Once, there was a king named Saul

“The Bible is not a book for the faint of heart — it is a book full of all the greed and glory and violence and tenderness and sex and betrayal that benefits mankind. It is not the collection of pretty little anecdotes mouthed by pious little church mice — it does not so much nibble at our shoe leather as it cuts to the heart and splits the marrow from the bone. It does not give us answers fitted to our small-minded questions, but truth that goes beyond what we even know to ask.”

Rich Mullins

And then there wasn’t. God had moved on.

I believe Rich Mullins was correct when he said, “The Bible is not a book for the faint of heart.” I know that much of the Bible is not easy reading. I know that’s why some Christians don’t or won’t read it. That was me for awhile. I thought I would never understand Scripture. It was intimidating. Maybe that’s why many churches put up verses on a screen, so people don’t have to look at, or open their own Bible. It’s less intimidating that way. I’ve heard pastors say, “You don’t have to look in your Bible. We have the Scripture up on the screen for you.” On any particular Sunday, that’s all the Scripture anyone needs to see.

Lately, the Prophet Samuel has been “nibbling” in my ear. Every time I read the Book of Samuel I understand a little more about the character of God. And I find myself drawn to read and learn more about Samuel and this thing most Christians have a difficult time with, obedience.

Obedience is very important to God. I don’t see that any Christian would disagree with that truth. If there is a point to contend, it would be off, time and place. When and in what circumstances are we to be obedient? Well, the obvious answer is, always and in all. But, in 2020 many Christian leaders saw it as “obedience to God” to dismiss, challenge, and outright disobey COVID19 mandates and to support a leader, a man of contention in his many, well-there’s no nice way to say it, delusions. And everything inside my being told me they were wrong. The fact that popular and well-respected leaders were leading the battle cry for opposition made it all the more disturbing. They were using Scripture to justify outright rebellion. And still do. But, that’s not surprising to anyone.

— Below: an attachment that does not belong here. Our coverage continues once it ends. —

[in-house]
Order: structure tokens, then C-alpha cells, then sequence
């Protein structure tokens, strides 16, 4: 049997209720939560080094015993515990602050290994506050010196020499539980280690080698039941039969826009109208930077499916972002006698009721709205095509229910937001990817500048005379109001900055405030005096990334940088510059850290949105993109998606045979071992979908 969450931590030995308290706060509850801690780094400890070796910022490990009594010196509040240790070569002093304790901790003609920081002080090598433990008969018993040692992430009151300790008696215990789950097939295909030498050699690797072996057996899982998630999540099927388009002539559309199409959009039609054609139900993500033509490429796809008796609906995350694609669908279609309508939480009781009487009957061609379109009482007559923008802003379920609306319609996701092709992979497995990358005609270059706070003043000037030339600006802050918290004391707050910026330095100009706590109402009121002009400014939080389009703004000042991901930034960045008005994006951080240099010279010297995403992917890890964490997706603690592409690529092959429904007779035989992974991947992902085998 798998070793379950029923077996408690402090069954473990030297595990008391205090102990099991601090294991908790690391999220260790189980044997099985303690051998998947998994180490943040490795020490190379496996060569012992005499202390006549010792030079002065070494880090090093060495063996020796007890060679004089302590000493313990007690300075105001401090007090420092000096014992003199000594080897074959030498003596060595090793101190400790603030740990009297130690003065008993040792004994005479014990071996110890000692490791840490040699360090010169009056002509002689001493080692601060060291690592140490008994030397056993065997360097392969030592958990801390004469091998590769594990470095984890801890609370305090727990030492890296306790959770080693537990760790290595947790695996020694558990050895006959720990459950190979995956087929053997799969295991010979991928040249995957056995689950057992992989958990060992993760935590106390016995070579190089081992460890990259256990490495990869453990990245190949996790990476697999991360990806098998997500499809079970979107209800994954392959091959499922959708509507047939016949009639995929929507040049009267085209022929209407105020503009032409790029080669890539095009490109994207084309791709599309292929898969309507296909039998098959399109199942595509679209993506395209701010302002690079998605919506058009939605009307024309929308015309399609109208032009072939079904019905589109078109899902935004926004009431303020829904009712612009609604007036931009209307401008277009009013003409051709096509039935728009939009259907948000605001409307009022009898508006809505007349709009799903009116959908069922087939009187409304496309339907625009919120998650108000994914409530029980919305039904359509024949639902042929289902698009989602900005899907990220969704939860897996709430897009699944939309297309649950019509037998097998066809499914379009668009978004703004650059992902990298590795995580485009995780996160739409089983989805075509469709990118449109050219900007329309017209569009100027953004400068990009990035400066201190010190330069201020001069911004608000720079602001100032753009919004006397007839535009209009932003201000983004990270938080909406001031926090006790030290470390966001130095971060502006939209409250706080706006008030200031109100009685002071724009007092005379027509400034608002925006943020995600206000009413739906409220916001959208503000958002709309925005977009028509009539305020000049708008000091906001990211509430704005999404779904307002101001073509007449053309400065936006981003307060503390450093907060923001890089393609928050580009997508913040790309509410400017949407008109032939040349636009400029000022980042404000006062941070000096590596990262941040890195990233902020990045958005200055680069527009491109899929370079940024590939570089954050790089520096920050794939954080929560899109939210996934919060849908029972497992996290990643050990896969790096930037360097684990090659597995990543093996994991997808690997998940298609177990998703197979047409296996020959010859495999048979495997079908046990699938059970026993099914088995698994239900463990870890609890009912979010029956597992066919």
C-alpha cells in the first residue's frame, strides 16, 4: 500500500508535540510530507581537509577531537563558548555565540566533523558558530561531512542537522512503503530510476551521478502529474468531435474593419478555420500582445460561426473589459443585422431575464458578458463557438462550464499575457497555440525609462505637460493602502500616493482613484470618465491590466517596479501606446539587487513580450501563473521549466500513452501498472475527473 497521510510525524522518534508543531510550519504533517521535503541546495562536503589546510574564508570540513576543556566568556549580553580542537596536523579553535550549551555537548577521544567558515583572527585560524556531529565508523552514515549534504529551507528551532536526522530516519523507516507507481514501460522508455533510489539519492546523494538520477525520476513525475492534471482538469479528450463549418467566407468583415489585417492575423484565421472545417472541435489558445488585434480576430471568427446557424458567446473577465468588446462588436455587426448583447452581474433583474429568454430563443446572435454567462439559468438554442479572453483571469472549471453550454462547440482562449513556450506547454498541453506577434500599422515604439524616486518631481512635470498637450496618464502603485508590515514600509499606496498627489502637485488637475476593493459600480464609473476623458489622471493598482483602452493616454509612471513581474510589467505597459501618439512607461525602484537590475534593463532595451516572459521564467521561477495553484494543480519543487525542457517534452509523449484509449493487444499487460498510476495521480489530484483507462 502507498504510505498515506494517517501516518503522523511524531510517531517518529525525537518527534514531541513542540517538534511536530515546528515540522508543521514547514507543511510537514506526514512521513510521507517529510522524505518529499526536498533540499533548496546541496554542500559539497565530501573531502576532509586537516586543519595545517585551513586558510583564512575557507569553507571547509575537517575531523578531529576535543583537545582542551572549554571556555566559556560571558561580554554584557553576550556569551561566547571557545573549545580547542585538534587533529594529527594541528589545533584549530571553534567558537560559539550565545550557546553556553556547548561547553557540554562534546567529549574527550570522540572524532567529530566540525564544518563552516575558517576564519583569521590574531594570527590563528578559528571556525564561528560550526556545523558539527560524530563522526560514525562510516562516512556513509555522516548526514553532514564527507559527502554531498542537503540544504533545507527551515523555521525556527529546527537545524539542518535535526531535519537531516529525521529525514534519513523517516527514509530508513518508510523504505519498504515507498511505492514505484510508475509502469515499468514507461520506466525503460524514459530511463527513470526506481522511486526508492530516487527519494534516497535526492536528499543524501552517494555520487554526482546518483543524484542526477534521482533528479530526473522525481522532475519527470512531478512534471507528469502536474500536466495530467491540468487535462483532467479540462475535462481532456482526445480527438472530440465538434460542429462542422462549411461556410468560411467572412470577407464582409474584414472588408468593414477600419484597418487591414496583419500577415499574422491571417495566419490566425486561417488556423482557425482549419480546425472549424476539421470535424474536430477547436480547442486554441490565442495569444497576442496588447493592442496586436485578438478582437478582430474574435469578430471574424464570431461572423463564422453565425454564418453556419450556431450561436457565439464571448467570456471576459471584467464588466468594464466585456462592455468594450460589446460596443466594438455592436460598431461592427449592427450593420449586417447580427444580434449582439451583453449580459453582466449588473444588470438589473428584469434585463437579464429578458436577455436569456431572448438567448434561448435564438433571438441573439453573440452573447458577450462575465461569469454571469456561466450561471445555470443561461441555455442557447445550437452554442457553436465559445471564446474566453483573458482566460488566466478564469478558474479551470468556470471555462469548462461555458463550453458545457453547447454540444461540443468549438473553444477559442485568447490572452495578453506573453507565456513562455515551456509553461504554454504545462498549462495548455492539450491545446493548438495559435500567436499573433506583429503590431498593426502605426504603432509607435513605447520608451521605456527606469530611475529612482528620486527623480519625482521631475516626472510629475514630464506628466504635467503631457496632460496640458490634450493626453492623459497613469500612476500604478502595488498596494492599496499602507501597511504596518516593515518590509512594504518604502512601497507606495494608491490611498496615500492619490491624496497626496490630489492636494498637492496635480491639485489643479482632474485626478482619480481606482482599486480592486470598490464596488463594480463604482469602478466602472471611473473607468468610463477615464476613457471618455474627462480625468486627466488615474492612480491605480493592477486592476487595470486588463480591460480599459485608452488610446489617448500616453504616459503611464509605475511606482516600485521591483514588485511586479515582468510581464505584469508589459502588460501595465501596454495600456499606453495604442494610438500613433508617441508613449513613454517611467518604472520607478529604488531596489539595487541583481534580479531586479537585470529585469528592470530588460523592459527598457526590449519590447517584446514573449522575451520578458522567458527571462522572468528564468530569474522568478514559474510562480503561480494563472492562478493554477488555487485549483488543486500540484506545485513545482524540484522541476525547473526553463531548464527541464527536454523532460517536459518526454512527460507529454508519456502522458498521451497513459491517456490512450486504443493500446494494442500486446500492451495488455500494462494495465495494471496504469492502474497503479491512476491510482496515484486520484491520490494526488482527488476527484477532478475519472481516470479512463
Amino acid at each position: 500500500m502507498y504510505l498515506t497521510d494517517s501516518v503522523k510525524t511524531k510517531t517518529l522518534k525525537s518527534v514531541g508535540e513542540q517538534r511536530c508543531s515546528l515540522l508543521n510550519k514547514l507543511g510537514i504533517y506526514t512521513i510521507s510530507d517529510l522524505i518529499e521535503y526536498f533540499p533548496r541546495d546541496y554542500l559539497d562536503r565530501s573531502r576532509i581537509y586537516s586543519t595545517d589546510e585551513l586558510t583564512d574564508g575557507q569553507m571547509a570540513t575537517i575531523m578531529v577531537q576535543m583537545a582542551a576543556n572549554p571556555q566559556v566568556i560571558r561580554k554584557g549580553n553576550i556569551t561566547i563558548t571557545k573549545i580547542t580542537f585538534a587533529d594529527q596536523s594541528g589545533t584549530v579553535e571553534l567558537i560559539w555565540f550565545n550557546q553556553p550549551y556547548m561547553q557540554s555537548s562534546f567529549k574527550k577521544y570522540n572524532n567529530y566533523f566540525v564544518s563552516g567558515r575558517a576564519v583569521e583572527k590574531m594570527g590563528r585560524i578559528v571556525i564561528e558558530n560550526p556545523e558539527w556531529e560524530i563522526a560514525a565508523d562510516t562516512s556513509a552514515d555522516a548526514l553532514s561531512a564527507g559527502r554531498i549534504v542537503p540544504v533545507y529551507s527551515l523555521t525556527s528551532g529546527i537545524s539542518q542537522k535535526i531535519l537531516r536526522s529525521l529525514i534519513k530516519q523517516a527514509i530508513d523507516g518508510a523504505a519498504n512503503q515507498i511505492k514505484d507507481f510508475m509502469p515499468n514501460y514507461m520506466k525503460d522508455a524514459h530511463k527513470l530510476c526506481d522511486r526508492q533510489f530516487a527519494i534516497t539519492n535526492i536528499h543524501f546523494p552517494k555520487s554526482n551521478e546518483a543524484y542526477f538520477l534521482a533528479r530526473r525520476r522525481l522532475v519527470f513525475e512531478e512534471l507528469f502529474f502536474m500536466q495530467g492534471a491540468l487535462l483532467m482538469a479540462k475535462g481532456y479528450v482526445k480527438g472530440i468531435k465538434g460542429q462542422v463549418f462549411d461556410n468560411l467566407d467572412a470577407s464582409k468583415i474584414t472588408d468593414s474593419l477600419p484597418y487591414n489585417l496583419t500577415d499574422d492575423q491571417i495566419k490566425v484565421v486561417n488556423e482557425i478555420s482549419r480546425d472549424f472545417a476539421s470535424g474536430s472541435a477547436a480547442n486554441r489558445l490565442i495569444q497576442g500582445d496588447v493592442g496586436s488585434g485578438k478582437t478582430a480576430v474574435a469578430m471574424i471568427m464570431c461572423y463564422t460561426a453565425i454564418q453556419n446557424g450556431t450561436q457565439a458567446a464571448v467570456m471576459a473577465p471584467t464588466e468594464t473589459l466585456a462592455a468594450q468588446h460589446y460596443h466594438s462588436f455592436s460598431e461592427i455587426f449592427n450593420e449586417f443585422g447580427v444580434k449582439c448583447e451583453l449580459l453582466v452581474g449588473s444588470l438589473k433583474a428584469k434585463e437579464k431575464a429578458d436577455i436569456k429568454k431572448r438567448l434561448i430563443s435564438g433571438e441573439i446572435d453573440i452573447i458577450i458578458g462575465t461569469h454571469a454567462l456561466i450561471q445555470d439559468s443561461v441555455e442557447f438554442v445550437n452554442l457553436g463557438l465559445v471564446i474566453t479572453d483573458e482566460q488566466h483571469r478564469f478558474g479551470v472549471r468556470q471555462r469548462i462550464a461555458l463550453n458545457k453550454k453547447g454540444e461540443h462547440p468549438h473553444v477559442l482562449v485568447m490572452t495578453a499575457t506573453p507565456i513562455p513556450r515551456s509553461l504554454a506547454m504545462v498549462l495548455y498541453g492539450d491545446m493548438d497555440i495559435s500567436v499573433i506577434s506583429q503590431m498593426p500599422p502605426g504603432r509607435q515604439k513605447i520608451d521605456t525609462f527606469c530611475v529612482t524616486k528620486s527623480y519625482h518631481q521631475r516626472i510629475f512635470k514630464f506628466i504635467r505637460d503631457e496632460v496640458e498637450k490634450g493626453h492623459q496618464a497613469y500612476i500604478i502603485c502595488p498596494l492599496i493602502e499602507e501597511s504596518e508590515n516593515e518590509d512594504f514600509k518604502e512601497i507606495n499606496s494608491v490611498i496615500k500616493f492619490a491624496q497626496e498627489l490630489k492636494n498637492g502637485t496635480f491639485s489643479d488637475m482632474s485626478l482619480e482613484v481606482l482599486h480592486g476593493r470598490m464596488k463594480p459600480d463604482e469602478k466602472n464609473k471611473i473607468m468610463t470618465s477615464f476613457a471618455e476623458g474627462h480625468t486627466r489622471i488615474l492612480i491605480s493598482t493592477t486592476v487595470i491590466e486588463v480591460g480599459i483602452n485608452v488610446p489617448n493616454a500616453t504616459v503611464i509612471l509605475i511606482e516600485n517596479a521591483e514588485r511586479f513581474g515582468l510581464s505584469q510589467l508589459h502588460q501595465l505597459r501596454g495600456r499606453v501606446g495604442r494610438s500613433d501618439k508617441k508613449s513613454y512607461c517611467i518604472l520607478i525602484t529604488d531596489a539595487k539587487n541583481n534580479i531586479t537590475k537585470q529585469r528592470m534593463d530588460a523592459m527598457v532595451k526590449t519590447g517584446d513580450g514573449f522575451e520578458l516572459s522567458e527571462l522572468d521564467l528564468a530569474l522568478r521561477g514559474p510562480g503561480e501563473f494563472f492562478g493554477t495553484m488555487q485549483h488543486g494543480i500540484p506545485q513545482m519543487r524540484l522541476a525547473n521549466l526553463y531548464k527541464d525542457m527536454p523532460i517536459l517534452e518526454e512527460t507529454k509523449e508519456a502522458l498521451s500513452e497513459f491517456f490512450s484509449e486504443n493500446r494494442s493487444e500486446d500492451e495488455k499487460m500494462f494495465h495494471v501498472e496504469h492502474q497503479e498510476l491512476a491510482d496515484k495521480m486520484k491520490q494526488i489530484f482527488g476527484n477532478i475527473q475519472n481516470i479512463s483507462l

So, once upon a time, in a land faraway, a man named Saul was anointed by God to be King of Israel. Do you know why?

“So all the elders of Israel gathered together and came to Samuel at Ramah. They said to him, “You are old, and your sons do not follow your ways; now appoint a king to lead us, such as all the other nations have.”

But when they said, “Give us a king to lead us,” this displeased Samuel; so he prayed to the Lord. And the Lord told him: “Listen to all that the people are saying to you; it is not you they have rejected, but they have rejected me as their king. As they have done from the day I brought them up out of Egypt until this day, forsaking me and serving other gods, so they are doing to you. Now listen to them; but warn them solemnly and let them know what the king who will reign over them will claim as his rights.”

1 Samuel 8:4-9

King Saul did many great things in the name of God.

“So Saul established his sovereignty over Israel, and fought against all his enemies on every side, against Moab, against the people of Ammon, against Edom, against the kings of Zobah, and against the Philistines. Wherever he turned, he harassed them. And he gathered an army and attacked the Amalekites, and delivered Israel from the hands of those who plundered them.”

1 Samuel 14:47-48

But, King Saul disobeyed God and when the prophet Samuel set him straight, it was too late. And Samuel said,

“Does the Lord delight in burnt offerings and sacrifices as much as in obeying the Lord? To obey is better than sacrifice, and to heed is better than the fat of rams. For rebellion is like the sin of divination, and arrogance like the evil of idolatry. Because you have rejected the word of the Lord, he has rejected you as king.”

1 Samuel 15:22-23

The Spirit of the Lord had departed from Saul and he was greatly troubled.